6. Participatory budgeting with the youth. RuutiBudjetti is a participatory budgeting model, created in 2013, aimed at upper stage comprehensive school students. RuutiBudjetti is run by 16 local youth work units of the Youth Services of Helsinki, in close cooperation with the comprehensive schools of each area. Yearly around 11 000 young citizens from approximately 70 different schools take part in RuutiBudjetti. Through RuutiBudjetti, young people can present ideas, work on proposals and vote and negotiate on how the City resources are allocated for the development of youth leisure activities, hobbies, areas and the City as a whole. RuutiBudjetti provides young people with direct power in the planning and decisions related to common matters that affect to young people – but it also provides the City organisation with up-to-date information and know-how to allocate resources where young people need them. RuutiBudjetti is an established form of youth work in Helsinki, which focuses on participation, civil and democratic education, co-operation and working for the common good.

Please describe eventual challenges and problems related to the creation, implementation, and/or running of your good practice? (Explain the eventual difficulties that you have come across, so that others know what to think about if they want to implement your practice.)

Changing the mindset of both the Youth Services’ staff and the city’s organization as a whole towards including young people in planning, decision-making and evaluation.

Please give the names, roles and tasks of eventual partners involved in the creation, implementation and/or running of your good practice. 

Mikko Vatka, Director of Youth Affairs, Youth Services of Helsinki. Katri Kairimo, Area Manager, Youth Services of Helsinki. Responsible of the Ruuti framework. Johanna Laukkanen, Planning Officer, Youth Services of Helsinki. Responsible of development and coordination of the Ruuti framework. All of the Youth Service’s managers and staff are involved in Ruuti operations in one way or another. Large part of the youth workers of the city are engaged in carrying out different operations of Ruuti (such as planning and implementing local participatory budgeting and arranging Youth Council elections) on daily or weekly basis.

Please give an overview of the resources needed in order to establish and run your good practice. (Please describe the human, financial and other resources that are needed. Please also explain if you have got external financing from sources available for others, and if so, from what funding scheme(s).)

Since Ruuti is more of a cross-sectoral framework and collection of practices and tools than a single practice or service, this is difficult to explain. Leading the development of Ruuti falls under the responsibilities of one of the Area Managers of the Youth Services, which in the current organizational structure is part of the Culture and Leisure Division. There are two planning officers working in this Area Manager’s service area, one of who is responsible of development and coordination of the whole Ruuti framework and cooperation between city’s divisions as well as of developing and coordinating RuutiBudjetti, and other who is responsible of developing and maintaining the youth initatives service. There are two youth workers working full-time with the Youth Council. Their task is for example to ensure that all the members with different abilities and skills find their own way to participate. They help and support the Youth Council daily in their various endeavours. The Voice of the Young Editorial Board is also supported full-time by two youth workers. However, the main human resource in executing Ruuti are the approximately 300 youth workers working for the city of Helsinki. They are, in their own units, responsible for modifying and executing the processes of participatory budgeting each year, and for arranging Youth Council elections biannually in all of the +120 schools that have youth of Youth Council voting age (13-17). Through education and peer-to-peer learning in youth engagement, the youth services is encouraging the youth workers to change their mindsets towards enabling and supporting. Monetary resources of Ruuti also consist of different budgets. In RuutiBudjetti, the participatory budgeting for the youth, the participants get to influence on each local youth work unit’s budget and action plan every year. In RuutiBudjetti, also the working hours of the youth workers is under negotiation: the process guides the allocation of youth workers’ working hours according to the results. In addition to this, 150 000 euros of the common budget of the Youth Services is shared yearly among the more expensive projects created by the youth in the RuutiBudjetti process. These are projects, that are too big to be executed alone with the smaller budgets of local youth work units. As part of the city’s subsidiary system, the Youth Services are responsible of supporting youth groups in their projects. Last year the total sum of project grants for youth groups was 85,000 euros.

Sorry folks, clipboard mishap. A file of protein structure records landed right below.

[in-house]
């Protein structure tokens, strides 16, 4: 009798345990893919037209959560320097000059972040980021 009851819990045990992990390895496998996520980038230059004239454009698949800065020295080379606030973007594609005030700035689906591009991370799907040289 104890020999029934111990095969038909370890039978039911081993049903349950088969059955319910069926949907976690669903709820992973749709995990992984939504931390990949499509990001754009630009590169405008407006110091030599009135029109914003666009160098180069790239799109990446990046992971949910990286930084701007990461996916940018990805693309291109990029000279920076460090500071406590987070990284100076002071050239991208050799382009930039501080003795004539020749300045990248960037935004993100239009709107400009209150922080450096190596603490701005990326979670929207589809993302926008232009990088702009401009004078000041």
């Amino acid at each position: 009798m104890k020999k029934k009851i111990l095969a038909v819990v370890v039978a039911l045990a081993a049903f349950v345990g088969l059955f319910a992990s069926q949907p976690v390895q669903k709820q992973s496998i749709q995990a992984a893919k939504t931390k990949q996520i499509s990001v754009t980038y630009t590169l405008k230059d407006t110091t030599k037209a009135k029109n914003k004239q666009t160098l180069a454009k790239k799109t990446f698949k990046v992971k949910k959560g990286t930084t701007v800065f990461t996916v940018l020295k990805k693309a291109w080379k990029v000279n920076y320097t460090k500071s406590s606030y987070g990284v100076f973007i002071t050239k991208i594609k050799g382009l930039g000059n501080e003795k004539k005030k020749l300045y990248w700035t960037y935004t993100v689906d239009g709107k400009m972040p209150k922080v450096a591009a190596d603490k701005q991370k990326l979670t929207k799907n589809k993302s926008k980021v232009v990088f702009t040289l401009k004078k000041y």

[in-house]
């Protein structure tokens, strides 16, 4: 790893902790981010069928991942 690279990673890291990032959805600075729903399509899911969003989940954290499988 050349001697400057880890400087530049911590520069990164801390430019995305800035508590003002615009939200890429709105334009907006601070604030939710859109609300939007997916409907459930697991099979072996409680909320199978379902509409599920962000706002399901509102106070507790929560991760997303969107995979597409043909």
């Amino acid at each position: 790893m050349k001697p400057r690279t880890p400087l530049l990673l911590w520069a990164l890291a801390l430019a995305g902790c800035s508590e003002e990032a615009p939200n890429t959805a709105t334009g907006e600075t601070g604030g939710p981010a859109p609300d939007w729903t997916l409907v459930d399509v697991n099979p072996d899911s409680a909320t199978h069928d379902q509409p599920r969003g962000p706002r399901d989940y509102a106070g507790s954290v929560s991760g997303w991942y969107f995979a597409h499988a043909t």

For young people:

Provides young people various opportunities, forums, tools and channels to both influence decision-making on different levels and learn about decision-making and about public services and allocation of public resources.

For youth workers:

Changing the mindset from “working for” towards “enabling and doing with”.

For your organisation as such:

Provides the organisation with up-to-date information on young people’s wishes, worries and goals. Helps allocate resources where young people need them.

For youth work in general:

Changing the mindset from “working for” towards “enabling and doing with”. Education for democracy and active citizenship.

For society/your community in general:

Changing the mindset from “working for” towards “enabling and doing with”. Education for democracy and active citizenship.